an exclusive as well as inclusive sense, as in "I would like an apple or
an orange," by pointing out that the use of 'or,' not the word itself, that
carries the implication of exclusivity. Grice's Modified Occam's Razor
("Senses are not to be multiplied beyond necessity") cut back on a
growing conflation of (linguistic) meaning with use, and has since
helped linguists appreciate the importance of separating, so far as
possible, the domains of semantics and PRAGMATICS.
Conversational IMPLICATURE is a case in point. What a speaker implicates
is distinct from what he says and from what his words imply. Saying of
an expensive dinner, "It was edible," implicates that it was mediocre at
best. This simple example illustrates a general phenomenon: a speaker
can say one thing and manage to mean something else or something more
by exploiting the fact that he may be presumed to be cooperative, in
particular, to be speaking truthfully, informatively, relevantly, and
otherwise appropriately. The listener relies on this presumption to make
a contextually driven inference from what the speaker says to what she
means. If taking the utterance at face value is incompatible with this
presumption, one may suppose that she intends one to figure out what she
does mean by searching for an explanation of why
she said what she said.
Although Grice's distinction between what is said and what is implicated
is not exhaustive (for what it omits see Bach 1994), the theoretical
strategy derived from it aims to reduce the burden on semantics and to
explain a wide range of nonsemantic phenomena at an appropriate level of
generality. This strategy has had lasting application to a wide range of
problems in philosophy of language as well as other areas of philosophy,
such as epistemology and ethics, and to various areas of research in
linguistics and computer science, such as the LEXICON, ANAPHORA,
DISCOURSE, and PLANNING. Economy and plausibility of theory require
heeding Grice's distinction between speaker's and linguistic meaning,
and the correlative distinction between speaker's and linguistic
REFERENCE. Rather than overly attribute features to specific linguistic
items, one can proceed on the default assumption that uses of language
can be explained in terms of a core of linguistic meaning together with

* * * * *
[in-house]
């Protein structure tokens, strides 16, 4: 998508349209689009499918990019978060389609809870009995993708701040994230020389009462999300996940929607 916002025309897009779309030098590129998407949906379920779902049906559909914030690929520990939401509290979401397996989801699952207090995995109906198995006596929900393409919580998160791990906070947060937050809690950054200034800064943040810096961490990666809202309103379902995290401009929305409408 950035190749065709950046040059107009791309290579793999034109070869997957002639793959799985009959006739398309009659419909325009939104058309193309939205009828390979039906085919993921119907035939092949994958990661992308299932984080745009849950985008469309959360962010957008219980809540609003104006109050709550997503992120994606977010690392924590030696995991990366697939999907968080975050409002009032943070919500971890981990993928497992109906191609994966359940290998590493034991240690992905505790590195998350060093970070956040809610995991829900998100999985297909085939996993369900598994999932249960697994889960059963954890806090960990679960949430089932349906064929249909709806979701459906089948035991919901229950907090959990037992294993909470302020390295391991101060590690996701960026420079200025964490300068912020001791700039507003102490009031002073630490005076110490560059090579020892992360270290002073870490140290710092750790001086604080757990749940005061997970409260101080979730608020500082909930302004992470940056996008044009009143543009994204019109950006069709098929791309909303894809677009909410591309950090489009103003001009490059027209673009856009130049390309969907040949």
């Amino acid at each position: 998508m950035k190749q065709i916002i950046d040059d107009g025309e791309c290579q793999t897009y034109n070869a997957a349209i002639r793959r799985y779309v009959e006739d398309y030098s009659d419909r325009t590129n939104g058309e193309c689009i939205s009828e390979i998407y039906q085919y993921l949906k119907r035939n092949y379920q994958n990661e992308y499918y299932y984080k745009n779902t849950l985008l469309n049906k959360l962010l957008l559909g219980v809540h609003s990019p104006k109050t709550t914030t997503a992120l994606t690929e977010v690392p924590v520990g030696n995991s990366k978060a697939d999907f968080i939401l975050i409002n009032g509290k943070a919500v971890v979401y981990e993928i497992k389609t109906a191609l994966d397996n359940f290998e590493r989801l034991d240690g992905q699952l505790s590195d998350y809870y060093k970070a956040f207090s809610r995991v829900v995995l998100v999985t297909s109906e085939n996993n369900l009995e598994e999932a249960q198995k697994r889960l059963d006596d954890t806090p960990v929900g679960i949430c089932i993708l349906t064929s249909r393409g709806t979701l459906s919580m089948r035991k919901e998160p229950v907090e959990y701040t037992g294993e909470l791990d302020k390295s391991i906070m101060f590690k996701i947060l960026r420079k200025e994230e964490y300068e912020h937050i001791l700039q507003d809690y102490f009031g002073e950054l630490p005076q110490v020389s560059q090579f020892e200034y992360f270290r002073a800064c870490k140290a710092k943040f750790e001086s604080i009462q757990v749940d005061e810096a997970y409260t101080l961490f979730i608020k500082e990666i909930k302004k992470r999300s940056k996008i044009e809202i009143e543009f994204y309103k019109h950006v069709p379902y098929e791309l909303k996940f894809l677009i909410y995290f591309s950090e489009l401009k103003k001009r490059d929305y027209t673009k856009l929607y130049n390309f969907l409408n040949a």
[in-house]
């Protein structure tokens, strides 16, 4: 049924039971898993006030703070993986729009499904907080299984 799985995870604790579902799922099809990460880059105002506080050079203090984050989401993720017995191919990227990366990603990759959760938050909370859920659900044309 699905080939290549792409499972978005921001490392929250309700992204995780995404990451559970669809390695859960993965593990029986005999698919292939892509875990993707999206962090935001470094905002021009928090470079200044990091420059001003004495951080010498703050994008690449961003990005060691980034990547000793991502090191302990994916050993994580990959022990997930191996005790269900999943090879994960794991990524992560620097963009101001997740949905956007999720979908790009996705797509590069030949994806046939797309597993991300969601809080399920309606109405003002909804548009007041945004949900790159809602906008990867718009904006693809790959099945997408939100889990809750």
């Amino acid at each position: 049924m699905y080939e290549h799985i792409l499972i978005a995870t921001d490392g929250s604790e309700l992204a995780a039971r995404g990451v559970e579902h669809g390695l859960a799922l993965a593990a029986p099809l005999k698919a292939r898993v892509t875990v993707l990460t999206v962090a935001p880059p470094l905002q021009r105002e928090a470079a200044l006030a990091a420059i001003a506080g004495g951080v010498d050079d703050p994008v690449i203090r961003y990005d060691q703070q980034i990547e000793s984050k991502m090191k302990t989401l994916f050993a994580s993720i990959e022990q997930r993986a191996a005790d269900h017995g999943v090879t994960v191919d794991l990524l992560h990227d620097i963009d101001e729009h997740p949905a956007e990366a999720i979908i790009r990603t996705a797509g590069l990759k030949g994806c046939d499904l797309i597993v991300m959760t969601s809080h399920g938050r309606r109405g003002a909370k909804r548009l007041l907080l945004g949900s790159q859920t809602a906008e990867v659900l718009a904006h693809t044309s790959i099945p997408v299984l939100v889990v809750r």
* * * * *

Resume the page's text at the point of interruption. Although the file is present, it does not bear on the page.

general facts about rational communication.
Bach, K., 1987, 'On communicative intentions: A reply to Recanati.'
Mind & Language 2: 141-154.
Bach, K., 1994, 'Conversational impliciture.' Mind & Language 9:
Bach, K. and R. M. Harnish, 1979, *Linguistic Communication and
Speech Acts*. Cambridge: MIT Press.
Grice, P., 1989, *Studies in the Way of Words*. Cambridge, Mass.,
Harvard University Press.
Recanati, F., 1987, 'On defining communicative intentions.' *Mind
& Language* 1: 213-42.
Schiffer, S., 1972, *Meaning*. Oxford: Oxford University
Sperber, D. and D. Wilson, 1986, *Relevance*. Cambridge, Mass:
Harvard University Press.
Strawson, P. F., 1964, 'Intention and convention in speech acts.'
*Philosophical Review* 73: 439-60.
Carston, R., 1988, 'Implicature, explicature, and truth-theoretic
semantics.' In *Mental Representations: The Interface between Language
and Reality*, R. Kempson, ed. Cambridge, Eng.: Cambridge University
Press. Reprinted in Davis, ed. (1991), pp. 33-51.
Davis, S., ed., 1991, *Pragmatics: A Reader*. Oxford: Oxford University
Grandy, R. and R. Warner, eds., 1986, *Philosophical Grounds of Rationality:
Intentions, Categories, Ends*. Oxford: Oxford University
Harnish, R. M., 1976, 'Logical form and implicature.' In *An Integrated
Theory of Linguistic Ability*, T. Bever, J. Katz, and T. Langendoen,
eds., New York: Crowell. Reprinted in Davis, ed.
(1991), pp. 316-364.
Horn, L., 1984, 'Toward a new taxonomy for pragmatic inference: Q-based
and R-based implicature.' In *Meaning, Form, and Use in Context*,
D. Schiffrin, ed. Washington: Georgetown University
Press, pp. 11-42.
Levinson, S., forthcoming, *Default Meanings: The Theory of Generalized
Lewis, D., 1979. 'Scorekeeping in a language game.' *Journal of
Philosophical Logic* 8: 339-359.
Neale, S. 1992, 'Paul Grice and the philosophy of language.' *Linguistics
and Philosophy* 15: 509-59.
Recanati, F., 1989, 'The pragmatics of what is said.' *Mind & Language*
4: 295-328. Reprinted in Davis, ed. (1991), pp.